Donnell Sullivan *

Inducted into the Michigan Motor Sports Hall of Fame in 1986


(1904 – 1996)

His name is Donnell E. Sullivan, to some Pop Sullivan or Sully.

Born June 20, 1904 in Port Huron, he moved to the Dearborn area in the early twenties and became a confidante and personal engineer to the late Henry Ford Sr.

He had been active in Ford Engine Engineering program for 57 years retiring in 1969 because of the mandatory retirement policy. Then returning under contract, he is very active at this time designing the next generation of race engines, the Ford V6 for NASCAR racing.

Sully had made many achievements designing race car engines. He developed a Ford flat head race engine that started out with 85 horsepower, and he was able to get 300 horsepower out of the basic engine. These engines were in competition from 1949 to 1955 in powerboats.

He was also well noted for the famous Ford multi-intake manifold and the Hotton Sullivan cylinder heads for the Ford flat head engine that was around the racing circuits for many years.

Sully also developed the following Ford competition engines with cubic inch displacements of 292, 312, 351, 360, 390, 406, and the ever winning 427 Ford engine plus the Ford 429 HEMI.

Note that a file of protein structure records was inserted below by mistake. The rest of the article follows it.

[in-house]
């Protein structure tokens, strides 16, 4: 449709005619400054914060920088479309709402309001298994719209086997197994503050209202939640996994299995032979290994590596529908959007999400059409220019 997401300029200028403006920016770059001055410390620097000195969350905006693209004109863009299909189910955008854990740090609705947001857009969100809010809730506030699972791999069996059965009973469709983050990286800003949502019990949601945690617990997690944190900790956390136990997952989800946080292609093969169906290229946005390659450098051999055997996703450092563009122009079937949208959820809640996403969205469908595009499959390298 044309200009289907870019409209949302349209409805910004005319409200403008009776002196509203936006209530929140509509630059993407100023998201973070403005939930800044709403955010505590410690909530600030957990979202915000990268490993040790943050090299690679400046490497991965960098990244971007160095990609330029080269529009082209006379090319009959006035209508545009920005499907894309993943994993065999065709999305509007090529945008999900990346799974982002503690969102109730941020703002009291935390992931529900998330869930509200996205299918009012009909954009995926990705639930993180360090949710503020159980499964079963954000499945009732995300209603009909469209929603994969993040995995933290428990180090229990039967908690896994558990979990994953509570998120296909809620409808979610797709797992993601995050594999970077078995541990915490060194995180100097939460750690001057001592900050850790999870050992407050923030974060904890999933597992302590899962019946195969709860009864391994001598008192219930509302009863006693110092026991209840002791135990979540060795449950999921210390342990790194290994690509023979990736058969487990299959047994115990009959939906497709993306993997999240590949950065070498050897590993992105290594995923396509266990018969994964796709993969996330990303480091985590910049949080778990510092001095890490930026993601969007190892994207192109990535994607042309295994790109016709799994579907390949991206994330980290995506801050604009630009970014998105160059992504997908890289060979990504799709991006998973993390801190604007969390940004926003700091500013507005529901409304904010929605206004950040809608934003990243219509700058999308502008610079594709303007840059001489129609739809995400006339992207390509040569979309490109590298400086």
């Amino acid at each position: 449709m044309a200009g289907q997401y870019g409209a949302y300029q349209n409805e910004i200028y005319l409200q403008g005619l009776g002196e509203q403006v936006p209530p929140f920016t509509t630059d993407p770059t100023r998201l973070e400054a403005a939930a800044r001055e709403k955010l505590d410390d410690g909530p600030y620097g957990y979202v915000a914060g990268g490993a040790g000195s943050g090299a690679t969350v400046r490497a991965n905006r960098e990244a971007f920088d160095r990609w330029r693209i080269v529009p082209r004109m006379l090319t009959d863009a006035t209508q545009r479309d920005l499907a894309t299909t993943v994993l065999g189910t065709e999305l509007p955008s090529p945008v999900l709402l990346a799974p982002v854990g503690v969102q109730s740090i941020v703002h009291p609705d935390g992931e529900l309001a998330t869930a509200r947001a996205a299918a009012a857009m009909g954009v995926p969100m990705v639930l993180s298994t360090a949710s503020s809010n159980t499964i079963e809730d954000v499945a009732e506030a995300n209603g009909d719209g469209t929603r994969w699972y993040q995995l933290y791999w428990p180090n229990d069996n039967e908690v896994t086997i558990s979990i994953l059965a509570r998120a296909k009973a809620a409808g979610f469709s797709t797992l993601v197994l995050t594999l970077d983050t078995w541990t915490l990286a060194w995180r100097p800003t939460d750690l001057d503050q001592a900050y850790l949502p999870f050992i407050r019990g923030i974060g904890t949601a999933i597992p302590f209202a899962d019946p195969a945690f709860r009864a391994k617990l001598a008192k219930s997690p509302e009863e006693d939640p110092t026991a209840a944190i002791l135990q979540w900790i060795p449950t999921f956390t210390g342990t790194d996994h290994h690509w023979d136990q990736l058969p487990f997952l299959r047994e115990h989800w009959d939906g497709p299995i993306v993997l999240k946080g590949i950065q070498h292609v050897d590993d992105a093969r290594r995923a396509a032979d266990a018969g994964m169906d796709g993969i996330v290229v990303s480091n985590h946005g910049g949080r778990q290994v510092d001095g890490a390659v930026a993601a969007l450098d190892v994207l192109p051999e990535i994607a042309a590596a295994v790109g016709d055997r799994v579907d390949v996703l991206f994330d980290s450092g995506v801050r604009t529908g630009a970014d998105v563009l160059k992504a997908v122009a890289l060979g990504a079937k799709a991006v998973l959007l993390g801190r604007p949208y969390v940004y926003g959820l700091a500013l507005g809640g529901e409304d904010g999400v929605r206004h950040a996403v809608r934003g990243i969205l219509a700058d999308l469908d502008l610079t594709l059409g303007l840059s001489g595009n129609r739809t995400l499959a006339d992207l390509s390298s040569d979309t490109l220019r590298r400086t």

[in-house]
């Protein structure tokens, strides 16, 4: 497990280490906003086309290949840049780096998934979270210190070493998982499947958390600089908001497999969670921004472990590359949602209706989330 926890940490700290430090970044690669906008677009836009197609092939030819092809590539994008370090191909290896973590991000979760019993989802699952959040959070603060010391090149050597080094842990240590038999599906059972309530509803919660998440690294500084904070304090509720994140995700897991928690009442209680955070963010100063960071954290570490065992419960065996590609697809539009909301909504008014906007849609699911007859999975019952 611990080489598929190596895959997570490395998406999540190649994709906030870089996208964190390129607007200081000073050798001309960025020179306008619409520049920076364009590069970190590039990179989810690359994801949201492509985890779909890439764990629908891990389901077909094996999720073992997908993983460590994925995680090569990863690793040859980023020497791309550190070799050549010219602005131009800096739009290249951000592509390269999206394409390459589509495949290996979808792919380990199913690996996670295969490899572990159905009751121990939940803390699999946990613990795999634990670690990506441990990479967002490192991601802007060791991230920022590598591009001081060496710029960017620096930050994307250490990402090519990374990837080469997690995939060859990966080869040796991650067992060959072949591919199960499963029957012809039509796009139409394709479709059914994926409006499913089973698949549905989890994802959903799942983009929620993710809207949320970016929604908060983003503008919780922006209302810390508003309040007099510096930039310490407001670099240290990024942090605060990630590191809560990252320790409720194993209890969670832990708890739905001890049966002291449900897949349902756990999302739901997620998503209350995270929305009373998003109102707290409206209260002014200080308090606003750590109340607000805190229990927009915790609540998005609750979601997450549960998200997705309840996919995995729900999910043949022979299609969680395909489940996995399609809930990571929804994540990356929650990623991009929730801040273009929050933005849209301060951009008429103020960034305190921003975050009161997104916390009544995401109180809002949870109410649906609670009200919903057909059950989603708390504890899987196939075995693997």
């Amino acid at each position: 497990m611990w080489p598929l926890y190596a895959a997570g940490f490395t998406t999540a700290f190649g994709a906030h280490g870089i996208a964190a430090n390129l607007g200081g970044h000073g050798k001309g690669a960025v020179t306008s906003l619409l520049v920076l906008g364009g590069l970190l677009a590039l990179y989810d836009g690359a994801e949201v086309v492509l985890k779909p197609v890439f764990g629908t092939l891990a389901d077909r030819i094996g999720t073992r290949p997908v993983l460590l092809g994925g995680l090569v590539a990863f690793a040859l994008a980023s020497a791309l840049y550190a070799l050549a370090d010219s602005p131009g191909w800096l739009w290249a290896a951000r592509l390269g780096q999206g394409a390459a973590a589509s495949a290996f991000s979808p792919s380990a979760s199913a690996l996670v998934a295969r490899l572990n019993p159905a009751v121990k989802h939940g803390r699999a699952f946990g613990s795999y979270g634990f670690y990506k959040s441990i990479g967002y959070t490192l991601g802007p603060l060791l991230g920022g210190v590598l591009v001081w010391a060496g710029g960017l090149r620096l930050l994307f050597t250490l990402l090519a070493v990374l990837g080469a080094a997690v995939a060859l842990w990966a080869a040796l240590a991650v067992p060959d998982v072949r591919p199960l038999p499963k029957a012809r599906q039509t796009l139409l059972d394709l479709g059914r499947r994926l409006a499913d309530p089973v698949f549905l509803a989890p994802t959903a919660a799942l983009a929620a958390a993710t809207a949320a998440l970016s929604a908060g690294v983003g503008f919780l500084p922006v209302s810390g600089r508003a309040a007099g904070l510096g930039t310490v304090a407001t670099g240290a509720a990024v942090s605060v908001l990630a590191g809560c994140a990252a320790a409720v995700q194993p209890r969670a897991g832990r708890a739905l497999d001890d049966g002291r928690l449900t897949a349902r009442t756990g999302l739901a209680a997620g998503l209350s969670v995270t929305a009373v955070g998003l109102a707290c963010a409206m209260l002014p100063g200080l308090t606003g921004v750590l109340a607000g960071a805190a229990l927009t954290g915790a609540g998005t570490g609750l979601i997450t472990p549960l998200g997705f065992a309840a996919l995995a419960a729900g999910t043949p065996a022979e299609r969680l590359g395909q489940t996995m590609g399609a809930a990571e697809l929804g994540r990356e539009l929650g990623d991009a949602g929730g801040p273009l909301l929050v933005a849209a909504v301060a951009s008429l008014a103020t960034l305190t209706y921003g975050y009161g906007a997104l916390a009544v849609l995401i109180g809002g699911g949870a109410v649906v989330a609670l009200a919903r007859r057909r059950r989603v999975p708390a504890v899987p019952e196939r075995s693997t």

He was very active in the development of the Ford 289 push rod Indy engine that Jimmy Clark, Bobby Marshman, and many other Indy drivers drove to victory lane.

He designed camshafts for A. J. Foyt that took him to his 3rd and 4th Indy win.

Sully had been a contributor and competitor from short tracks, paved and dirt, near and far, to world famous super speedways such as: the Indianapolis Motor Speedway, Daytona International Speedway, the Sands of Daytona Beach, and all other NASCAR, A.A.A. U.S.A.C. including the LeMans Grand Prix and other European grids.

Sully also designed and engineered cars and parts for many drag racers, including cars and parts that ran on the Bonneville Salt Flats and the Flying Mile at Daytona Beach Florida.

He was also well noted for the Henry Ford Miller Tucker V8 Special Indy 500 entry, which he designed and engineered a stock block engine that ran at Indianapolis Motor Speedway in 1935.

He developed the model 48 V8-60 that were used in midget race cars that won races at every race there was in their era.

Sully has made many achievements in motor racing from designing parts for motorcycles that he never saw. But they won championships.

I could write a book on the achievements that Sully has contributed to the racing world.

I wish to quote the words of Bill Stroppe, a world known racer, “If there was ever a Gold Medal given out for racing, Sully should be the one who gets it.”

Donnell died at the age of 91 on February 24, 1996.